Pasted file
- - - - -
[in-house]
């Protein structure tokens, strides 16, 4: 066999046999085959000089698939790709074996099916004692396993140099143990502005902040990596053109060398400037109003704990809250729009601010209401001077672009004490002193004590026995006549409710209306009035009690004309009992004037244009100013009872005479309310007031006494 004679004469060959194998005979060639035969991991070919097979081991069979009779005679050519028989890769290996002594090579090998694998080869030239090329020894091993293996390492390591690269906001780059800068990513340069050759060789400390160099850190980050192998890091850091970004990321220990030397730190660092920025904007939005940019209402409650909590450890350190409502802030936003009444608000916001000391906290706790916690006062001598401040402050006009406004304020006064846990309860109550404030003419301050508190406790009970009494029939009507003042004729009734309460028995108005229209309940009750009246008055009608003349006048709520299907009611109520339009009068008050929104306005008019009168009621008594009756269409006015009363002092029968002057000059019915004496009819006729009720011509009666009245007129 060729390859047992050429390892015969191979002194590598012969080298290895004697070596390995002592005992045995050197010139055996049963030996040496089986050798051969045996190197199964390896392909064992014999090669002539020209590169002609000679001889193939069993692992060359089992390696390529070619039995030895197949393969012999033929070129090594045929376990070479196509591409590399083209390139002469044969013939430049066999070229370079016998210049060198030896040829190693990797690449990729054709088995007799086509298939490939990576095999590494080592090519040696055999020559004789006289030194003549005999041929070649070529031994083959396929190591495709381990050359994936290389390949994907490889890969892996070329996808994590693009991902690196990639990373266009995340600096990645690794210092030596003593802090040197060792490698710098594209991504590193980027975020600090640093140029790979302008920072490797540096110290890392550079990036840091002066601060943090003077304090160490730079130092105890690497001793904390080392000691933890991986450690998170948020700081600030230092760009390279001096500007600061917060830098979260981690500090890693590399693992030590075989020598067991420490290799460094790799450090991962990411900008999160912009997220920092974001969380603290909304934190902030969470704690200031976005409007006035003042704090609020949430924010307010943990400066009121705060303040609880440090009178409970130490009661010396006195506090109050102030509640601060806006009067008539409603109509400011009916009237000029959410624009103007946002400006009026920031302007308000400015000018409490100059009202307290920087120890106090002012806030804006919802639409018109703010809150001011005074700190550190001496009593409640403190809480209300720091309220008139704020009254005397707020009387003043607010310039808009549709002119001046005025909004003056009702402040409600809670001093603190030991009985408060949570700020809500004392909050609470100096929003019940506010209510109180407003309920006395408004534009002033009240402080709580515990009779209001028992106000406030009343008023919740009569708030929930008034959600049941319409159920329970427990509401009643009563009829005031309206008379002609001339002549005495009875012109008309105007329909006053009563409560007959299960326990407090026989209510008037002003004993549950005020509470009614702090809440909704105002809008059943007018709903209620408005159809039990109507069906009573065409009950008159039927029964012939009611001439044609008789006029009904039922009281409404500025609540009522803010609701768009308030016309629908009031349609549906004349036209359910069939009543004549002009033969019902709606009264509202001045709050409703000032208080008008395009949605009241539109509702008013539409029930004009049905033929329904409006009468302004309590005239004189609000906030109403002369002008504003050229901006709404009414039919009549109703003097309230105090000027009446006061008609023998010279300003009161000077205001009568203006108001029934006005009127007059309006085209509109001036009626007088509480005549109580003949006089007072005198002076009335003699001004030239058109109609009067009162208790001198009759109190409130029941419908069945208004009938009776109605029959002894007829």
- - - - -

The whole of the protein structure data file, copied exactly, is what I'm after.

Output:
[in-house]
């Protein structure tokens, strides 16, 4: 066999046999085959000089698939790709074996099916004692396993140099143990502005902040990596053109060398400037109003704990809250729009601010209401001077672009004490002193004590026995006549409710209306009035009690004309009992004037244009100013009872005479309310007031006494 004679004469060959194998005979060639035969991991070919097979081991069979009779005679050519028989890769290996002594090579090998694998080869030239090329020894091993293996390492390591690269906001780059800068990513340069050759060789400390160099850190980050192998890091850091970004990321220990030397730190660092920025904007939005940019209402409650909590450890350190409502802030936003009444608000916001000391906290706790916690006062001598401040402050006009406004304020006064846990309860109550404030003419301050508190406790009970009494029939009507003042004729009734309460028995108005229209309940009750009246008055009608003349006048709520299907009611109520339009009068008050929104306005008019009168009621008594009756269409006015009363002092029968002057000059019915004496009819006729009720011509009666009245007129 060729390859047992050429390892015969191979002194590598012969080298290895004697070596390995002592005992045995050197010139055996049963030996040496089986050798051969045996190197199964390896392909064992014999090669002539020209590169002609000679001889193939069993692992060359089992390696390529070619039995030895197949393969012999033929070129090594045929376990070479196509591409590399083209390139002469044969013939430049066999070229370079016998210049060198030896040829190693990797690449990729054709088995007799086509298939490939990576095999590494080592090519040696055999020559004789006289030194003549005999041929070649070529031994083959396929190591495709381990050359994936290389390949994907490889890969892996070329996808994590693009991902690196990639990373266009995340600096990645690794210092030596003593802090040197060792490698710098594209991504590193980027975020600090640093140029790979302008920072490797540096110290890392550079990036840091002066601060943090003077304090160490730079130092105890690497001793904390080392000691933890991986450690998170948020700081600030230092760009390279001096500007600061917060830098979260981690500090890693590399693992030590075989020598067991420490290799460094790799450090991962990411900008999160912009997220920092974001969380603290909304934190902030969470704690200031976005409007006035003042704090609020949430924010307010943990400066009121705060303040609880440090009178409970130490009661010396006195506090109050102030509640601060806006009067008539409603109509400011009916009237000029959410624009103007946002400006009026920031302007308000400015000018409490100059009202307290920087120890106090002012806030804006919802639409018109703010809150001011005074700190550190001496009593409640403190809480209300720091309220008139704020009254005397707020009387003043607010310039808009549709002119001046005025909004003056009702402040409600809670001093603190030991009985408060949570700020809500004392909050609470100096929003019940506010209510109180407003309920006395408004534009002033009240402080709580515990009779209001028992106000406030009343008023919740009569708030929930008034959600049941319409159920329970427990509401009643009563009829005031309206008379002609001339002549005495009875012109008309105007329909006053009563409560007959299960326990407090026989209510008037002003004993549950005020509470009614702090809440909704105002809008059943007018709903209620408005159809039990109507069906009573065409009950008159039927029964012939009611001439044609008789006029009904039922009281409404500025609540009522803010609701768009308030016309629908009031349609549906004349036209359910069939009543004549002009033969019902709606009264509202001045709050409703000032208080008008395009949605009241539109509702008013539409029930004009049905033929329904409006009468302004309590005239004189609000906030109403002369002008504003050229901006709404009414039919009549109703003097309230105090000027009446006061008609023998010279300003009161000077205001009568203006108001029934006005009127007059309006085209509109001036009626007088509480005549109580003949006089007072005198002076009335003699001004030239058109109609009067009162208790001198009759109190409130029941419908069945208004009938009776109605029959002894007829």